Ostap Semerak is an opposition lawmaker in Ukraine's parliament
A former judge transfers a lump sum from one of his hard currency accounts to another. But the money does not get to its destination because it was held due to sanctions imposed by the U.S. authorities.
This seems like a surreal scenario. But it may not be for long. Very soon, such sanctions might become reality for people like the general prosecutor, judges and many others – including “The Family” led by President Viktor Yanukovych and his relatives.
Such punitive sanctions could become a reality after the approval by the U.S. congress of a draft law that envisages visa, financial and property sanctions against abusers of human rights, oppressors of democracy and corrupt officials in various countries.
The law is commonly referred to as the Magnitsky bill. Two of its early versions, which have been debated widely in the world, were approved by foreign affairs committees of both chambers of the Congress.
The difference between the two documents was that the Senate suggested applying the law to Russian officials only, while the House of Representatives wants to make it applicable to the powerful human rights abusers across the world.
After a long debate, they agreed to a compromise: to make it applicable to 56 member countries of the Organization for Security and Cooperation in Europe.
The other novelty of the consolidated draft is that it won’t contain the surnames of people who will face sanctions (the so-called Magnitsky list), but the criteria by which this list is created by U.S. officials.
These criteria are based on observation of human rights, democracy and rule of law, which are the common values for OSCE countries, and which are the basis for the statutory documents of this organization.
A few days ago I had a range of meetings in Washington with a number of politicians who represent the legislative and the executive branches of power in the United States. From what I heard, I came to two conclusions.
Firstly, it seems that the law which has been under debate for such a long time, is about to be approved. It can happen as early as this month.
Secondly, the high officials on the hills of Kyiv and their lesser subordinates can become targets for application of the American sanctions. There are plenty of reasons for doing this. The world has been watching as a group of people establishes an authoritarian regime in Ukraine, twisting the arms of political opponents and brazenly stomping on democratic values, while robbing their own country at the same time.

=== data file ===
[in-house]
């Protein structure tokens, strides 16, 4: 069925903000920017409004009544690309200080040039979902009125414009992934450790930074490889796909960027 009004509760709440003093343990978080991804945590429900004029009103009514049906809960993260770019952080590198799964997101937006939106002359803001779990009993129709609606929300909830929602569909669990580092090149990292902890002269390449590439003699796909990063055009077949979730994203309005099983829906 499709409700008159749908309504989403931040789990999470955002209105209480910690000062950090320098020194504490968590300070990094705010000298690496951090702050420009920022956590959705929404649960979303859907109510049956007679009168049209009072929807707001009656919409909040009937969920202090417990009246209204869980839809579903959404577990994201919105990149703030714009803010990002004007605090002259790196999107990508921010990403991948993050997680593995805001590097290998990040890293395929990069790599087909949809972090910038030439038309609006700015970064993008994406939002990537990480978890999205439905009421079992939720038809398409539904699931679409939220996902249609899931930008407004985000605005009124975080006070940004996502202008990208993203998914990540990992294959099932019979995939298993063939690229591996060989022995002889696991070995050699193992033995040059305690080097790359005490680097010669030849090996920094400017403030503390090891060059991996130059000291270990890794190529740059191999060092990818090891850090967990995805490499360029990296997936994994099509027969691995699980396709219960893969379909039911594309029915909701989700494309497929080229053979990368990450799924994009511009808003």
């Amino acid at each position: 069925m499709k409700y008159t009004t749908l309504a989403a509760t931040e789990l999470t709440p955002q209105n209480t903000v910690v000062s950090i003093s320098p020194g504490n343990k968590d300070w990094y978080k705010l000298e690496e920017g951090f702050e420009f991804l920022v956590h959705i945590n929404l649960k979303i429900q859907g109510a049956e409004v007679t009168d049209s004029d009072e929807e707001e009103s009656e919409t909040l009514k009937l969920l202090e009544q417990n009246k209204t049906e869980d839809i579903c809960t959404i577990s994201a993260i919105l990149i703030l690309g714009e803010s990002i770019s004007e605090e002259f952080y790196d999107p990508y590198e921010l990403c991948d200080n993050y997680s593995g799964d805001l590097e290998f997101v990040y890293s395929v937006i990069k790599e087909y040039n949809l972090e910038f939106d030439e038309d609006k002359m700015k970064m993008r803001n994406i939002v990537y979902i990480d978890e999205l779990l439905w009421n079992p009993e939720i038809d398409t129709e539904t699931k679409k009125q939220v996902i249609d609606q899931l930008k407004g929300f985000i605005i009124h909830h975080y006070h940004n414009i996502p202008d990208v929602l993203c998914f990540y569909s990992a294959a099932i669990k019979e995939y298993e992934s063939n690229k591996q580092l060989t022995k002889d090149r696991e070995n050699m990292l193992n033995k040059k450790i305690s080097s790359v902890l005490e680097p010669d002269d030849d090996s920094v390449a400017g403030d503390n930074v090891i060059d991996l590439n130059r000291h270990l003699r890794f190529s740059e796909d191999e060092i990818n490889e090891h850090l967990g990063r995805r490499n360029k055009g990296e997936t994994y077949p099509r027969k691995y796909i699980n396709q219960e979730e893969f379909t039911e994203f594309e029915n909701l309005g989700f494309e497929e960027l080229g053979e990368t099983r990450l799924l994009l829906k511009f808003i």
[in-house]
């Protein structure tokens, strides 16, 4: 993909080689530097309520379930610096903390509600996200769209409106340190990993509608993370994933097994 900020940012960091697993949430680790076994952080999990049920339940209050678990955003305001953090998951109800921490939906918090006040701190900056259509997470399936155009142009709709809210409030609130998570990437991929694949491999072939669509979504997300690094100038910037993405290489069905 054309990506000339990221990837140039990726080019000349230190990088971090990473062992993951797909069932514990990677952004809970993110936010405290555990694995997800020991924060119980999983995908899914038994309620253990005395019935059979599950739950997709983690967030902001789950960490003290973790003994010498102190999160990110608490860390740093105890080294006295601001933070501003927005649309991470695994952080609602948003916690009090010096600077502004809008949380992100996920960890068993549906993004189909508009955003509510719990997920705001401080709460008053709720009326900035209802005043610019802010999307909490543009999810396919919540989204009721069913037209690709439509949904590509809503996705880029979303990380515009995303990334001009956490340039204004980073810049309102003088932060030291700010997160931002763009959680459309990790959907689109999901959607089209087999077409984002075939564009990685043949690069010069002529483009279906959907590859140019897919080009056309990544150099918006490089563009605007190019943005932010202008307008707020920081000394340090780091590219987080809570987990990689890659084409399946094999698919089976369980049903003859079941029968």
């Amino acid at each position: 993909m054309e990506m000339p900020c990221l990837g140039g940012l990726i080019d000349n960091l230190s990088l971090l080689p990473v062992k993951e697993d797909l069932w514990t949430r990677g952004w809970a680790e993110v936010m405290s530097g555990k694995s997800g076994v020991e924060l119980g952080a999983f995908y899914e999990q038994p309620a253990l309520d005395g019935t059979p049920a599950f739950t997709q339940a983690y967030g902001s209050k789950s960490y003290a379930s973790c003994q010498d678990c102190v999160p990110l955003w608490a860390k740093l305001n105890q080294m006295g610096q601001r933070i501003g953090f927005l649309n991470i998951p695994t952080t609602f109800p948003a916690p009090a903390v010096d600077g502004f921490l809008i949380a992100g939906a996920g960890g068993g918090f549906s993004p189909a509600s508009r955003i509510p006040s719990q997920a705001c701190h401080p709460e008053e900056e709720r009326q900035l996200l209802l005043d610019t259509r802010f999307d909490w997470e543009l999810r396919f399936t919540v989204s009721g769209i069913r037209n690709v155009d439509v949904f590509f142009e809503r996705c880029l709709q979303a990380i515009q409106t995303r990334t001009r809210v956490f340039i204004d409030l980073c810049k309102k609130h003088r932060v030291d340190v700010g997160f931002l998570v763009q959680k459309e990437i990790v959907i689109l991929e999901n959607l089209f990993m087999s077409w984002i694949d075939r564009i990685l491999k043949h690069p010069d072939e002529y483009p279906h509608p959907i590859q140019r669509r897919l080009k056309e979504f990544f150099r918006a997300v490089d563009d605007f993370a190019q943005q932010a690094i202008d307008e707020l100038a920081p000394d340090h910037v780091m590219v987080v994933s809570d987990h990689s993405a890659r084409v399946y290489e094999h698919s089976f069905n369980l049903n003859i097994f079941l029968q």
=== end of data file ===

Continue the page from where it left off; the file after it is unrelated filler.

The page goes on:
We have been hearing increasingly louder voices from the international community: presidents and prime ministers, parliament members and the Council of Europe, NATO and OSCE. But it seems that it’s impossible to reason with the Ukrainian authorities, and thus the word “sanctions” has been sounded increasingly more often.
The freshest signal came from the U.S.-based Freedom House. While presenting its report entitled “Sounding the Alarm: Protecting Democracy in Ukraine,” its president, David Kramer, said that the West is debating sanctions against Ukrainian authorities and that the US will most likely introduce such sanctions so they become an alarm bell for the highest officials in power that the nation is going down the wrong path.
The actual text of the Freedom House report also points out that the words “Ukraine” and “sanctions” sound together more and more often, which reflects the level of disappointment of Western officials with the fact that Yanukovych does not seem to want to hear their arguments.
Freedom House points out that Ukraine has “persecution of the opposition, falsification of elections and pressure on civil society” and warns the Ukrainian authorities about the aforementioned draft law in the American Congress.
Despite the fact that Freedom House has official status as a non-governmental organization, it has a close relationship with the government, particularly the U.S. State Department.
The NGO status allows it to talk more freely and openly than government officials allow themselves to do. So Yanukovych and his subordinates should be listening to the voice of Freedom House, which might turn out to be the last warning coming from the U.S. government.
If they fail to do so, in not too far a future out officials will have a good chance of joining the ranks of top officials from Belarus, Russian officials from the Magnitsky list, and some Asian dictators.
They will be banned from traveling to USA, from using their bank accounts, villas, companies and other property on the territory of the United States that belongs to them, their relatives or business partners. The money passing though correspondent accounts in US banks will also be frozen.
I have reason to believe that this can become a reality in autumn of this year, possibly immediately after the Oct. 28 parliamentary election.
It’s worth expecting that the U.S. initiative will soon be supported by the European Union, which basically means isolation from the Western world. Yanukovych would have to comfort himself with the friendship of the Altai shamans and communist friends from China.
To make the picture complete, one last point needs to be made that was accentuated during the meetings in Washington: the sanctions will not be against Ukraine as a state or against its people, but against certain individuals, such as the father of authoritarianism and lawlessness and their zealous accomplices and executors.
Ostap Semerak is an opposition lawmaker in Ukraine's parliament.